What is utterly baffling is that the Khalistani elements, pose themselves as the representatives of the entire Sikh community and advocate for a separation that any Sikh Guru would consider preposterous. Albeit the movement took birth in Punjab, today it echoes loud on the opposite side of the globe, causing damage to the image of Punjabis back home. The patriotism of the Sikh Kaum can never be questioned – be it the martyrdom of Gurus to protect persecuted faiths, the valour exhibited by Ranjit Singh against the Britishers, contribution of revolutionaries like Bhagat Singh during the independence struggle, the unparalleled bravery of Sikh regiments during wars India has fought; they have stood true to what a “Singh” symbolizes, a lion. Today, relevant issues like agrarian crisis, unemployment, drug abuse are put on the back burner when narratives of “Sikh Secessionism” dominate the mainstream media and politics. These miniscule proponents of a separate Sikh state and their hyper sensationalism by media houses are causing an irreversible damage to the integrity and welfare of Punjabis back home, thus urgently requiring them to internalize takeaways from Sikhism’s Secularism.

Photo Credits: Siasat.com

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Rubani Sandhu



In a hyper-communal environment with growing sentiments of ethnic chauvinism, we as a nation seriously need to introspect on what it means to be an INDIAN. The Armed forces provide a handbook on the same with valuable takeaways.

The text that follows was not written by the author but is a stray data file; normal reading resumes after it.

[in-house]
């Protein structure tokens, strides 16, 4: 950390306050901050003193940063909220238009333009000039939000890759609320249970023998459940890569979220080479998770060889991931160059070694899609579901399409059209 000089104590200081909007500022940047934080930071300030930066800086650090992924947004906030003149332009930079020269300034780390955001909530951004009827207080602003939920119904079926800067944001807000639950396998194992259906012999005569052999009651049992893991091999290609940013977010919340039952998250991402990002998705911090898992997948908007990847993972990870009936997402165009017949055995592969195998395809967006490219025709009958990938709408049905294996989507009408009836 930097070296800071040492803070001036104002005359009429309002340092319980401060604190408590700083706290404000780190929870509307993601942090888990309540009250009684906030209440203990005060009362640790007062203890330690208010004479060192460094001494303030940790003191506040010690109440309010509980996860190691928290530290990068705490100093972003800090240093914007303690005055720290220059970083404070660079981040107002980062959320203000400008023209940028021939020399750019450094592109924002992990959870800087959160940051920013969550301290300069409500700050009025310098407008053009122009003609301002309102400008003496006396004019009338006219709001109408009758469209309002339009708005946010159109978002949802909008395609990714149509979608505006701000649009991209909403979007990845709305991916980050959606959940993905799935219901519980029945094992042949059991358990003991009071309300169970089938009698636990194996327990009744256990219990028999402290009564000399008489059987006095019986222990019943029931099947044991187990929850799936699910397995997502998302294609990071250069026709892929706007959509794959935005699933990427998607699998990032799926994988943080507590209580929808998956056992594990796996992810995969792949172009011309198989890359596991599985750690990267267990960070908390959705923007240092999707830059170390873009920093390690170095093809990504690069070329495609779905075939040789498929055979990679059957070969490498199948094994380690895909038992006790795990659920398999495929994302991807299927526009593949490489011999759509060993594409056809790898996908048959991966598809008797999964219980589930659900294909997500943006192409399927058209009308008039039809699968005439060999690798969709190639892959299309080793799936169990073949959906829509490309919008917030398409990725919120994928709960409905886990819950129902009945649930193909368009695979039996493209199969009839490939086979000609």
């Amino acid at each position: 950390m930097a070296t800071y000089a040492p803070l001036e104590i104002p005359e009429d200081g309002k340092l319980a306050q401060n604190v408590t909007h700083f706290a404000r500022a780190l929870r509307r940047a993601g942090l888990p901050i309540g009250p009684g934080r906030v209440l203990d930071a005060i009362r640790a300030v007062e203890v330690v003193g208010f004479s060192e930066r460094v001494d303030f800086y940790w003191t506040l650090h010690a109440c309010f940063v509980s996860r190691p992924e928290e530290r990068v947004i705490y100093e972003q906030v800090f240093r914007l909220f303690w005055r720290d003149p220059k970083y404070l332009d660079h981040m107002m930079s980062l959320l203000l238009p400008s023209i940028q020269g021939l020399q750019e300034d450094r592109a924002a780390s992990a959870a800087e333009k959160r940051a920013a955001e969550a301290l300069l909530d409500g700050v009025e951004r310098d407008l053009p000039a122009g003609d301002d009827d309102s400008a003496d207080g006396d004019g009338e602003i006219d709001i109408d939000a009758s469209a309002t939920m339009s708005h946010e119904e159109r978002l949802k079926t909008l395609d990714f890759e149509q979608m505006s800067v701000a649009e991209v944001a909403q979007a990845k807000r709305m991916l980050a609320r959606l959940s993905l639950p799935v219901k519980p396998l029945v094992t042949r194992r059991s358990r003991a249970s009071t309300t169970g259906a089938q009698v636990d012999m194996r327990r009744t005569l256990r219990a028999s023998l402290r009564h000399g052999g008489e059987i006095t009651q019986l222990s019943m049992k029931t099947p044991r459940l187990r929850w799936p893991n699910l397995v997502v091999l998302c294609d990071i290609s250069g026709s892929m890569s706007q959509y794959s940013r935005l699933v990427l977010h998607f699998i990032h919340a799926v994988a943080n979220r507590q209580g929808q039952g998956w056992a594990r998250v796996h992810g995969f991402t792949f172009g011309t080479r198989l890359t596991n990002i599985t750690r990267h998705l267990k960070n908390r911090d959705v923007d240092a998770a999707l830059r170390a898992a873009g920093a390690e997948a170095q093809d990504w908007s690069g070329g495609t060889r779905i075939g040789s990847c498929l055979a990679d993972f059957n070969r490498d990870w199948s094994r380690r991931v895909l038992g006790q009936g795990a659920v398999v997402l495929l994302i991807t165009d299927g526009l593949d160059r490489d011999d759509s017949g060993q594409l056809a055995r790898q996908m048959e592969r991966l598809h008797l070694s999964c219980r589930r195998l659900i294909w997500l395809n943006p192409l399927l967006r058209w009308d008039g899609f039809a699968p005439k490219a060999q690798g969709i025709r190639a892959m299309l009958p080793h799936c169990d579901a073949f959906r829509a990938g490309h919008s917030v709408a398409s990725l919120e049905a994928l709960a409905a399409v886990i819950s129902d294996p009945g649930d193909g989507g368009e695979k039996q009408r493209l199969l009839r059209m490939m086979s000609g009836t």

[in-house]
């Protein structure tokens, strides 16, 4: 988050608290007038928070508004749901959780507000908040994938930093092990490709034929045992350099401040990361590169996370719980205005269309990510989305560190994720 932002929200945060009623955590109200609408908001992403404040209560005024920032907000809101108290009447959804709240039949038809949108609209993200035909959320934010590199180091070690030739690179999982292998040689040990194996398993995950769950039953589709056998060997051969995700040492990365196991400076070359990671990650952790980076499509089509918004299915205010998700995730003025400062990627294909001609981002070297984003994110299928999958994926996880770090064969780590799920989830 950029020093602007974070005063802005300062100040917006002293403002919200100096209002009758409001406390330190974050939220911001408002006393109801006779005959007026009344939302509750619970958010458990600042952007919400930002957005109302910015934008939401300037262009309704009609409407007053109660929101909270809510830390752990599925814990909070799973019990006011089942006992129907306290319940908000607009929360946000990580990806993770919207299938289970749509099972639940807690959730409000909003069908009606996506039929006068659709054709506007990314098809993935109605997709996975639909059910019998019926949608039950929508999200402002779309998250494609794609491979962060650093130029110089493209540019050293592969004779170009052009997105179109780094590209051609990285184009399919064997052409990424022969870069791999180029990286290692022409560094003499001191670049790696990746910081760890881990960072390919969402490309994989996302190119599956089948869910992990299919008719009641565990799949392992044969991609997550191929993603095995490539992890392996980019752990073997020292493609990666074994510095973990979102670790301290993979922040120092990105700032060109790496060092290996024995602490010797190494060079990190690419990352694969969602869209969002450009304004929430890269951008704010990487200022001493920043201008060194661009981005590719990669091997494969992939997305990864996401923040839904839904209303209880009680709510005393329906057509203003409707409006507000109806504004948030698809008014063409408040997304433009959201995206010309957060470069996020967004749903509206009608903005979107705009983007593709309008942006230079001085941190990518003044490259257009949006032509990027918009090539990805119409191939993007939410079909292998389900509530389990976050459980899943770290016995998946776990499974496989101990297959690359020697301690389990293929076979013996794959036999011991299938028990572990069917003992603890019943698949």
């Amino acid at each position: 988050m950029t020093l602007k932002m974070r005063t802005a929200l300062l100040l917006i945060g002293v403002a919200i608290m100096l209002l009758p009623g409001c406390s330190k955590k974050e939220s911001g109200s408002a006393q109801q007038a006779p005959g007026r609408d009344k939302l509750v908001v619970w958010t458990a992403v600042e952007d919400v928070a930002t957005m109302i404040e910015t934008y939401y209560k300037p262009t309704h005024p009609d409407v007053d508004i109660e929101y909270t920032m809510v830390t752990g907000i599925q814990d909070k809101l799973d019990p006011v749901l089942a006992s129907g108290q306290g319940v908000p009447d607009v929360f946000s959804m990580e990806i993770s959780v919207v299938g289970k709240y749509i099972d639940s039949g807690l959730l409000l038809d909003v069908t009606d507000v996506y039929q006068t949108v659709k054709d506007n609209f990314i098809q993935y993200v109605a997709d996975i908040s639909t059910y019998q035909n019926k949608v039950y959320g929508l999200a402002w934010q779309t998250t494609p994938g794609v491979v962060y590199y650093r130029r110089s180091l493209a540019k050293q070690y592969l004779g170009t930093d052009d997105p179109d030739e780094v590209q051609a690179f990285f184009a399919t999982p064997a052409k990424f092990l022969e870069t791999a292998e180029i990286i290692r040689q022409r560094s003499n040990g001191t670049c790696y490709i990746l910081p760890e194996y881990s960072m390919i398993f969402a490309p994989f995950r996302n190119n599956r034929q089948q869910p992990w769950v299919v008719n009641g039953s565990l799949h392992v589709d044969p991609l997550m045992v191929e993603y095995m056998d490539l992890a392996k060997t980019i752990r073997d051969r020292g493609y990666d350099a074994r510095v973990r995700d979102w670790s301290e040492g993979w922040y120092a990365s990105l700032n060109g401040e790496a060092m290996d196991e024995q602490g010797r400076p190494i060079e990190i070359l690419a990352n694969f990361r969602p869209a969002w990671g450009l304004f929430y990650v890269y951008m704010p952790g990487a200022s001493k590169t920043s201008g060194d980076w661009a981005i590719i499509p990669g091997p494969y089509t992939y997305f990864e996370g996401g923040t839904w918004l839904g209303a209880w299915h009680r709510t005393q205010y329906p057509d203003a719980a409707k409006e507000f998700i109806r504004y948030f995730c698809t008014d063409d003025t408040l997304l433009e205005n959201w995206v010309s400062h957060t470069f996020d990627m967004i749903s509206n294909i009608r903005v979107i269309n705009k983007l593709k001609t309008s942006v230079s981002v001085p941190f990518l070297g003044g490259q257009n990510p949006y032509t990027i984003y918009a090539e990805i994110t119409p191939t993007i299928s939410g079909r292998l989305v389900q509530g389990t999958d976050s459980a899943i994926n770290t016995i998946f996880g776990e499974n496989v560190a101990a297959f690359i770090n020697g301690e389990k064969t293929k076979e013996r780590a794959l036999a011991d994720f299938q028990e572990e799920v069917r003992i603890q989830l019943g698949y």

Contrary to an average civilian who is introduced to the concept of Diversity through formal schooling via pedagogues or books, I, owing to the itinerant nature of my Dad’s job in the Indian Army, have been privileged enough to witness this diversity first hand.

A great deal of my understanding of India’s diverse cultural milieu has been shaped because of my Fauji background. A sense of belongingness and a simultaneous appreciation of diverse cultures, ethnicities, religions and languages came to me through the Indian Military traditions. The entire Fauj is a profoundly diverse community, a huge old military family – bereft of divisions on the basis of caste, class, creed or religion; united by shared love for the nation and the army community.

Originally, I am from Punjab, but today, I can easily sing the Bengali prayer “Amader Bhalo Karo Hey Bhagwan”, that I learnt while dad was posted in Siliguri; I have successfully memorised the Assam Regimental song “Badlu Ram ka Badan Zameen ka Neeche hai” line by line, I know it by heart; I know some amazing Malyalam slangs that I was taught as a kid by my neighbours; and last but not the least, I can count from 1-20 in Sinhalese, something that I was taught by my Sri Lankan acquaintances who had accompanied their fathers for a course at Mhow, MP. Needless to say I have seen, heard, read, experienced, internalized and celebrated the Diversity our country has to offer ever since I was born.

Sentiments of respect and embracement towards all faiths, is demonstrated in the fact that most cantonments have a common worship place – Sarv Dharma Sthal, for people from all beliefs. We celebrate Janmashtmi, Holi, Eid, Gurupurab, Christmas – all with equal fervor and gaiety. Greeting with a casual “Ram-Ram”, Hindu soldiers praying in Gurudwaras of Sikh regiments, Sikh and Hindu soldiers paying homage during Eid festivities in a Grenadier regiment mosque seems very organic to us. Baba Harbajan’s shrine en route to Nathula pass generates an unmatched vigour in soldiers from all communities, alike.  The Rajput regiment’s war cry, “Bol Bajrang Bali Ki Jai”, the Sikh regiment’s “Jo Bole So Nihal, Sat Sri Akal” or the Maratha regiment’s “Har Har Mahadev”, send shivers down the enemy’s spine when proudly uttered by every soldier of the Paltan, irrespective of their religion.